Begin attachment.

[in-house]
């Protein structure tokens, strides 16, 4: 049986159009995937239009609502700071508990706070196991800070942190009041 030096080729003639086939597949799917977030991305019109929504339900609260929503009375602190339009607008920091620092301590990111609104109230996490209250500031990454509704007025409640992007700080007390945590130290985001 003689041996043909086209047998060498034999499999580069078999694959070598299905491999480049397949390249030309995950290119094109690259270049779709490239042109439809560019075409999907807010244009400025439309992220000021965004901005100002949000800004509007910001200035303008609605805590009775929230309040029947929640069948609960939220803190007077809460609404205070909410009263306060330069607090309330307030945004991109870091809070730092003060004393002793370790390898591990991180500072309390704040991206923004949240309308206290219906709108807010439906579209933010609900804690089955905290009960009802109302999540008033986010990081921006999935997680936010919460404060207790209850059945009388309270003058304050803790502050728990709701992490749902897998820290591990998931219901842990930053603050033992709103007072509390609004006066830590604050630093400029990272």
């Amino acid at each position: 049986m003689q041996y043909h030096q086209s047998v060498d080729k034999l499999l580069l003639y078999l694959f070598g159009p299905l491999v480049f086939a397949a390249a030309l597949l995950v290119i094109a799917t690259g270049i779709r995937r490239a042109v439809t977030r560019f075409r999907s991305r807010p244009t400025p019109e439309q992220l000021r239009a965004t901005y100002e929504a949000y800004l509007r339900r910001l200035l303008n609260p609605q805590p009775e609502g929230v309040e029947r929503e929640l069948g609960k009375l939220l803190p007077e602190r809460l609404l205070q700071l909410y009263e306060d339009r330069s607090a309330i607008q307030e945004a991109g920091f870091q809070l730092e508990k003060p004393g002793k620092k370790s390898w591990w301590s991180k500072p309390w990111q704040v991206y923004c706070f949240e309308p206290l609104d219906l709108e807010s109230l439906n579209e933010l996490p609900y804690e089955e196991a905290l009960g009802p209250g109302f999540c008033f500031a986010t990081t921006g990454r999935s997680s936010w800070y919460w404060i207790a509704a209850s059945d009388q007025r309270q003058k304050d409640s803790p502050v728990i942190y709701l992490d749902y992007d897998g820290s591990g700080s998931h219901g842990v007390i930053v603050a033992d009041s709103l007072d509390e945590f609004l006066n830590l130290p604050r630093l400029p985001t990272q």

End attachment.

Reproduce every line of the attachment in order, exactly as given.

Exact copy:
[in-house]
């Protein structure tokens, strides 16, 4: 049986159009995937239009609502700071508990706070196991800070942190009041 030096080729003639086939597949799917977030991305019109929504339900609260929503009375602190339009607008920091620092301590990111609104109230996490209250500031990454509704007025409640992007700080007390945590130290985001 003689041996043909086209047998060498034999499999580069078999694959070598299905491999480049397949390249030309995950290119094109690259270049779709490239042109439809560019075409999907807010244009400025439309992220000021965004901005100002949000800004509007910001200035303008609605805590009775929230309040029947929640069948609960939220803190007077809460609404205070909410009263306060330069607090309330307030945004991109870091809070730092003060004393002793370790390898591990991180500072309390704040991206923004949240309308206290219906709108807010439906579209933010609900804690089955905290009960009802109302999540008033986010990081921006999935997680936010919460404060207790209850059945009388309270003058304050803790502050728990709701992490749902897998820290591990998931219901842990930053603050033992709103007072509390609004006066830590604050630093400029990272």
């Amino acid at each position: 049986m003689q041996y043909h030096q086209s047998v060498d080729k034999l499999l580069l003639y078999l694959f070598g159009p299905l491999v480049f086939a397949a390249a030309l597949l995950v290119i094109a799917t690259g270049i779709r995937r490239a042109v439809t977030r560019f075409r999907s991305r807010p244009t400025p019109e439309q992220l000021r239009a965004t901005y100002e929504a949000y800004l509007r339900r910001l200035l303008n609260p609605q805590p009775e609502g929230v309040e029947r929503e929640l069948g609960k009375l939220l803190p007077e602190r809460l609404l205070q700071l909410y009263e306060d339009r330069s607090a309330i607008q307030e945004a991109g920091f870091q809070l730092e508990k003060p004393g002793k620092k370790s390898w591990w301590s991180k500072p309390w990111q704040v991206y923004c706070f949240e309308p206290l609104d219906l709108e807010s109230l439906n579209e933010l996490p609900y804690e089955e196991a905290l009960g009802p209250g109302f999540c008033f500031a986010t990081t921006g990454r999935s997680s936010w800070y919460w404060i207790a509704a209850s059945d009388q007025r309270q003058k304050d409640s803790p502050v728990i942190y709701l992490d749902y992007d897998g820290s591990g700080s998931h219901g842990v007390i930053v603050a033992d009041s709103l007072d509390e945590f609004l006066n830590l130290p604050r630093l400029p985001t990272q």